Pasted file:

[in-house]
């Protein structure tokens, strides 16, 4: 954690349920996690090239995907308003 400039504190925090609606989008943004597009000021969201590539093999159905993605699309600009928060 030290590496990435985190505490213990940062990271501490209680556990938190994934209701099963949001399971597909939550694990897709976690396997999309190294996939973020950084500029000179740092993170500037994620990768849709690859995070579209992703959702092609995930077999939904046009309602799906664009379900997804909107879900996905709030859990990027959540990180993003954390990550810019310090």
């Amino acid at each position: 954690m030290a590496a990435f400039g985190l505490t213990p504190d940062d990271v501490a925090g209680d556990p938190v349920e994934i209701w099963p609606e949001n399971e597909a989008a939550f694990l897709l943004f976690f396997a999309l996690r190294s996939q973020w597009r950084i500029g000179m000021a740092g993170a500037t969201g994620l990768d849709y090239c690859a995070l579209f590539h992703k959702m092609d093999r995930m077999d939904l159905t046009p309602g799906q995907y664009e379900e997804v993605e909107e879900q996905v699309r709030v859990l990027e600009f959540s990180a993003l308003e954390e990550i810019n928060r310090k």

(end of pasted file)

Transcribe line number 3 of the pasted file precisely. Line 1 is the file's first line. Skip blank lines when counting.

């Amino acid at each position: 954690m030290a590496a990435f400039g985190l505490t213990p504190d940062d990271v501490a925090g209680d556990p938190v349920e994934i209701w099963p609606e949001n399971e597909a989008a939550f694990l897709l943004f976690f396997a999309l996690r190294s996939q973020w597009r950084i500029g000179m000021a740092g993170a500037t969201g994620l990768d849709y090239c690859a995070l579209f590539h992703k959702m092609d093999r995930m077999d939904l159905t046009p309602g799906q995907y664009e379900e997804v993605e909107e879900q996905v699309r709030v859990l990027e600009f959540s990180a993003l308003e954390e990550i810019n928060r310090k």